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Rattlesnake – the First Symbol of America

The symbol of America has not always been the American Bald Eagle. Long before we used the eagle to symbolize our strength and liberty, it was in fact the American rattlesnake that held the esteemed title as the first symbol of America – the symbol of Liberty. It was December 1775. Fighting between the American colonists […]

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Ready “at a minute’s warning” to Fight for Liberty

America’s early Minutemen were men who were ready for military duties “at a minute’s warning.” When these men rallied, they became a militia, citizens with limited military training who could grab their arms immediately and fight in an emergency to defend their local area. The first Minutemen were in Massachusetts, and they saw their first […]

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Sergeant Henry Johnson: One of the Bravest Americans of WWI

President Theodore Roosevelt called Sergeant Henry Johnson one of the “five bravest Americans” of World War I. Johnson and his buddy Needham Roberts were on sentry duty. Their regiment had been assigned to help reinforce the 4th French Army. It was 2 AM in their trench in the Argonne Forrest, when the two men suddenly […]

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Special Forces Texan Does the Impossible

Master Sergeant Roy Benavidez was born in Cuero, Texas. He grew up and joined the National Guard, then the US Army. And earned the Medal of Honor by doing the impossible, as you will see. After assignment to 82nd Airborne, Benavidez qualified for Special Forces, also known as Green Berets. He went to Vietnam in […]

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The First Shots for Freedom

The first shots of the American Revolution were fired in Lexington and Concord on April 19,  1775. Today we call this day Patriots Day. But did the American soldiers have a flag with them that day? Great question! British soldiers had marched from Boston to arrest Colonial leaders Sam Adams and John Hancock. But men […]

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Their Sacred Right

The 19th Amendment, guaranteeing women the right to vote, was formally adopted into the U.S. Constitution on August 26, 1920. Women suffragists struggled for more than 70 years to obtain their goal. The Amendment read, “The right of citizens of the United States to vote shall not be denied or abridged by the United States […]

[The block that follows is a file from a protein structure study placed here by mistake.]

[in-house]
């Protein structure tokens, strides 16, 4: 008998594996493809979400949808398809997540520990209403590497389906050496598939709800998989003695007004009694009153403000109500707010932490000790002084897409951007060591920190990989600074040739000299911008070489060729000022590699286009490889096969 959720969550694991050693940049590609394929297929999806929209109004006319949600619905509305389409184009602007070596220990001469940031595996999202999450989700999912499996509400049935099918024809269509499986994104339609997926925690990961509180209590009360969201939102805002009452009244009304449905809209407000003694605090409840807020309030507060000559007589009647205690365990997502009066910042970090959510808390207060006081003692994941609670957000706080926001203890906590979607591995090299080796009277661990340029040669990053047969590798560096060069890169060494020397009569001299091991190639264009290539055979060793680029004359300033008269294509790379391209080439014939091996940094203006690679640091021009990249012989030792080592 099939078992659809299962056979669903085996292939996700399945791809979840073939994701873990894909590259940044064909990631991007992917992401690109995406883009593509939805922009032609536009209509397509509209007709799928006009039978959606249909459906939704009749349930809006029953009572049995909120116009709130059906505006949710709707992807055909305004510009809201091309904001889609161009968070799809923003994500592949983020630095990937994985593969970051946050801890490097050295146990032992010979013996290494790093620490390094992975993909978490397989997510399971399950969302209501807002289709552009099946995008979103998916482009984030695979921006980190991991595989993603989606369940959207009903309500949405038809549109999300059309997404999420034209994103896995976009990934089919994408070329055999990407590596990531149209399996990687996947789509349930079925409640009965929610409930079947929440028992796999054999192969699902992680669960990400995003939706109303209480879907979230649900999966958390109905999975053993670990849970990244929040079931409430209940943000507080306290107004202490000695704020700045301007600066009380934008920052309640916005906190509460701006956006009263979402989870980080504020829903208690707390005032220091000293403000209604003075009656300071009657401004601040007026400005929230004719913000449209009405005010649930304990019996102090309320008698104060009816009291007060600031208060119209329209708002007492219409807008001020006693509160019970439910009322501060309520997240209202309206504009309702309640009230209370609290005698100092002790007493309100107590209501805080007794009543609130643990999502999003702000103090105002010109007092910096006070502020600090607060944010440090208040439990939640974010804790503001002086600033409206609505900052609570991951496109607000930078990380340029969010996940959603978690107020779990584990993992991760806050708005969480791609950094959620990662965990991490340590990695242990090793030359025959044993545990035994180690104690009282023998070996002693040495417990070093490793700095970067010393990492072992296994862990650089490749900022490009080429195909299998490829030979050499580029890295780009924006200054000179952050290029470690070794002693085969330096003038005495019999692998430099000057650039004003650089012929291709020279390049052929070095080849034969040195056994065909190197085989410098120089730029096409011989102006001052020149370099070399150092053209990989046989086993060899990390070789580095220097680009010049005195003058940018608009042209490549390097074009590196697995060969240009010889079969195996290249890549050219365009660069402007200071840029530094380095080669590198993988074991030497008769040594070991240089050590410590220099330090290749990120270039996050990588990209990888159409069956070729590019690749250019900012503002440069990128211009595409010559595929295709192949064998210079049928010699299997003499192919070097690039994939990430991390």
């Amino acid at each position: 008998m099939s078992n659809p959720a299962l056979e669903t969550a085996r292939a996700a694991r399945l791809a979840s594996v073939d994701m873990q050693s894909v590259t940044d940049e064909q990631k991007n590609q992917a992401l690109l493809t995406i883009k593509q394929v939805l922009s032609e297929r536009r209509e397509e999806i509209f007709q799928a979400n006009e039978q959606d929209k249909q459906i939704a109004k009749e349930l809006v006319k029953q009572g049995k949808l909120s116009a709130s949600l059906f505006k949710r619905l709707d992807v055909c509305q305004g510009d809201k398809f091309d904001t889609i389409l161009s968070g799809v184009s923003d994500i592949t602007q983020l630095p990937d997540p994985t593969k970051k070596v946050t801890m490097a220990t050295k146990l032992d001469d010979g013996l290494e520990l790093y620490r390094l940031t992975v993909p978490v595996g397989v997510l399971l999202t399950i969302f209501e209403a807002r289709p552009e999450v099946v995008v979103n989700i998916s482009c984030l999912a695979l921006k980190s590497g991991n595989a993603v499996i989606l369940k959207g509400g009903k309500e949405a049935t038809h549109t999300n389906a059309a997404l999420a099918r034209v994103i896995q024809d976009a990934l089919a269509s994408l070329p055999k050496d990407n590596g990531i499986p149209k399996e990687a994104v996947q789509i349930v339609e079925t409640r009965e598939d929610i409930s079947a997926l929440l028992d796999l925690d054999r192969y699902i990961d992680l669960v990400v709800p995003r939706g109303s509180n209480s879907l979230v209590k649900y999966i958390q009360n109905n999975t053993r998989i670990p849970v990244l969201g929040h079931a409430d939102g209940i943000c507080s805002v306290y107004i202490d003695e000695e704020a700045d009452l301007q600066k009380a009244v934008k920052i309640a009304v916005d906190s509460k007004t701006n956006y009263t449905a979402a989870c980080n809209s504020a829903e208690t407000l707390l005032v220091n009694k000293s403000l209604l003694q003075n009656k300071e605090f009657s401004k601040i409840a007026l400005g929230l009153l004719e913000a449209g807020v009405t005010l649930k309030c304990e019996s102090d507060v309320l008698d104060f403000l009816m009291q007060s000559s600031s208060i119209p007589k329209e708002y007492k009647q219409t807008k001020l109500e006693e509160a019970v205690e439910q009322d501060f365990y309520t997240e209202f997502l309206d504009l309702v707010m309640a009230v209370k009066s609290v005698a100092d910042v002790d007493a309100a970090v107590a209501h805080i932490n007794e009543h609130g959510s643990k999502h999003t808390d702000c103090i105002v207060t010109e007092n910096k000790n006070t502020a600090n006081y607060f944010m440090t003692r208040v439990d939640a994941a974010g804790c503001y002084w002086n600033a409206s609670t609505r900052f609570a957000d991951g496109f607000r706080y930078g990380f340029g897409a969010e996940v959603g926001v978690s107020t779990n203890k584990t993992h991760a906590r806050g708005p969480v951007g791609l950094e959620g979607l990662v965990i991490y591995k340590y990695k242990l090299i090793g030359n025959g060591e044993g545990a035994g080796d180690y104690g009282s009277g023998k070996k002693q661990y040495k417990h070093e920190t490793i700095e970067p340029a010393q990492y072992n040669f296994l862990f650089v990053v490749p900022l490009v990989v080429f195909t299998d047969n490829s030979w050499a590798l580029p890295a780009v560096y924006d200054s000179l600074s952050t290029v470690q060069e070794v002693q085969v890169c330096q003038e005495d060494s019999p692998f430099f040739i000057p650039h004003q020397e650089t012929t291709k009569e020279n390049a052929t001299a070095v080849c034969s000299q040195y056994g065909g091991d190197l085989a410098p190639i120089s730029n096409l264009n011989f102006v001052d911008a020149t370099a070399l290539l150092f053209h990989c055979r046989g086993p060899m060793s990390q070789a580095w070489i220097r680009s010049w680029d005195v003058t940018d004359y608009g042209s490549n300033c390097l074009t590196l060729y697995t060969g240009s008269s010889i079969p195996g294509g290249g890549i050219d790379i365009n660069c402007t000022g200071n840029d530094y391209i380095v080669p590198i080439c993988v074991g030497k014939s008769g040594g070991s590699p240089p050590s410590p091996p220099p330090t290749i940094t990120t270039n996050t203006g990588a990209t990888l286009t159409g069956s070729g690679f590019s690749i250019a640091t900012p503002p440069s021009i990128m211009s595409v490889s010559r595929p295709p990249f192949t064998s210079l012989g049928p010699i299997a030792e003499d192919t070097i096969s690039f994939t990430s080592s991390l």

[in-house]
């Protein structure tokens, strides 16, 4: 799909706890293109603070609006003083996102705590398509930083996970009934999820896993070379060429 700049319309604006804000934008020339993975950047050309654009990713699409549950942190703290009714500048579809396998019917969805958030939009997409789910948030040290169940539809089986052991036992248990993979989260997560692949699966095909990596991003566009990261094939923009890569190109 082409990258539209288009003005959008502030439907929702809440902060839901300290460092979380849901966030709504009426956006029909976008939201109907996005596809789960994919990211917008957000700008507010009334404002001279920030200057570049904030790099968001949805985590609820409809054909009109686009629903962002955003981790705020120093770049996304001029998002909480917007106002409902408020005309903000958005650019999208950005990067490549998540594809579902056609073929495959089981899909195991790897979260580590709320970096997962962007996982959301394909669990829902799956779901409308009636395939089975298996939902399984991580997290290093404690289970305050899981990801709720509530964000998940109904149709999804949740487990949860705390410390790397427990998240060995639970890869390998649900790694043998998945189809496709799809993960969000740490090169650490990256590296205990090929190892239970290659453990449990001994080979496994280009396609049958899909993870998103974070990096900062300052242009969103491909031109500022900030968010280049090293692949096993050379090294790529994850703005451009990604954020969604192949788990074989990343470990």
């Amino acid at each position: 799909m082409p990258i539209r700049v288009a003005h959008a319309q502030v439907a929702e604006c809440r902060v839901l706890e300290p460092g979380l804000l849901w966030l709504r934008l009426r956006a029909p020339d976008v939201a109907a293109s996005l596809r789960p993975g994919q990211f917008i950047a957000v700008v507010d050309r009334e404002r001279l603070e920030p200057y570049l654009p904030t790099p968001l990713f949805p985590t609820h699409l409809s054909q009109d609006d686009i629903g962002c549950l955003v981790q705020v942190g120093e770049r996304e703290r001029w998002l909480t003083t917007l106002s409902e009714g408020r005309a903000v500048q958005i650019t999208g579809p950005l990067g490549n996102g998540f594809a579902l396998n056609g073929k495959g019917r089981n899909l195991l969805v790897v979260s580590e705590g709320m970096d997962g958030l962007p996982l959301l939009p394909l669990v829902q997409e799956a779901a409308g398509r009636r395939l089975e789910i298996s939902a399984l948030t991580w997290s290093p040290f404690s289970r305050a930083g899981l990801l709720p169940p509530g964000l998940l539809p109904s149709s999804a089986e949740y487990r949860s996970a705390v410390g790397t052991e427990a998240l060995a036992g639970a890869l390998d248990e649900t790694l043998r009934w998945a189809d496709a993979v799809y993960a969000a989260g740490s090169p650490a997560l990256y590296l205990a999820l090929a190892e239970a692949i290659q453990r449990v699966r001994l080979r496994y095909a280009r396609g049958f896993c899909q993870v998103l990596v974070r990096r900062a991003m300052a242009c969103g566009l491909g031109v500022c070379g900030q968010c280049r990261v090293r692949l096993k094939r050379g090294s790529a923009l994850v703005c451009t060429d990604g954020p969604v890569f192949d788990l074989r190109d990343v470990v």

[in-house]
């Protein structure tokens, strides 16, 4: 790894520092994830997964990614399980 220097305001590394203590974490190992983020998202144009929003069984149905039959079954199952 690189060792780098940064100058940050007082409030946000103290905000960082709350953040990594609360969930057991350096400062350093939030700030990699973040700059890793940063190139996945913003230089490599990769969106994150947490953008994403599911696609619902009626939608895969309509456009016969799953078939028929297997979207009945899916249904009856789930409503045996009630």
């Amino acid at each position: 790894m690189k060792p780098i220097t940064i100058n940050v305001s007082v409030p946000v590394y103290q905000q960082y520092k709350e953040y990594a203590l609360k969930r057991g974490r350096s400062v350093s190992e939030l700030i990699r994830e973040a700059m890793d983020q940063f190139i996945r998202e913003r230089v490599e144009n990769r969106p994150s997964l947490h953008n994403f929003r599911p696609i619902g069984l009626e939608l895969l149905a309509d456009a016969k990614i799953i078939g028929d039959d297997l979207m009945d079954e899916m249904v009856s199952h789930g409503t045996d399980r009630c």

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“The People Shouted…”

Our forefathers had strong opinions about unjust taxation. In 1765, when Americans were still British subjects, Parliament passed the Stamp Act. It was an attempt to raise revenue by directly taxing paper. Every piece of printed paper was to be taxed, from newspapers, cards, and pamphlets, to almanacs, legal papers and playing cards.  Even dice […]

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“I shall never surrender or retreat.”

American schoolkids learn about the Battle of the Alamo during the Texas Revolution, and men like James Bowie and David Crockett who defended it. When Santa Anna’s army arrived outside the walls, Lt. Col. William “Buck” Travis sent for reinforcements. He wrote: ”… our flag still waves proudly from the walls – I shall never […]

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Throw Rocks!

Staff Sergeant Jimmie Howard knew the fight was coming. His 18-man Marine reconnaissance unit was on top of Hill 488 in Vietnam as over 200 enemy soldiers began probing their position. Howard had enlisted in 1950, had a Silver Star and two Purple Hearts for his actions in the Korean War, so he knew what […]

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Good Golly, Miss Molly!

Molly Pitcher is described as a patriot who carried pitchers of water to soldiers and helped with cannon duty during the Battle of Monmouth in the American Revolution. “Molly Pitcher” may be a combination folk hero inspired by the actions of many women who served in this role on the battlefield, and became know by […]

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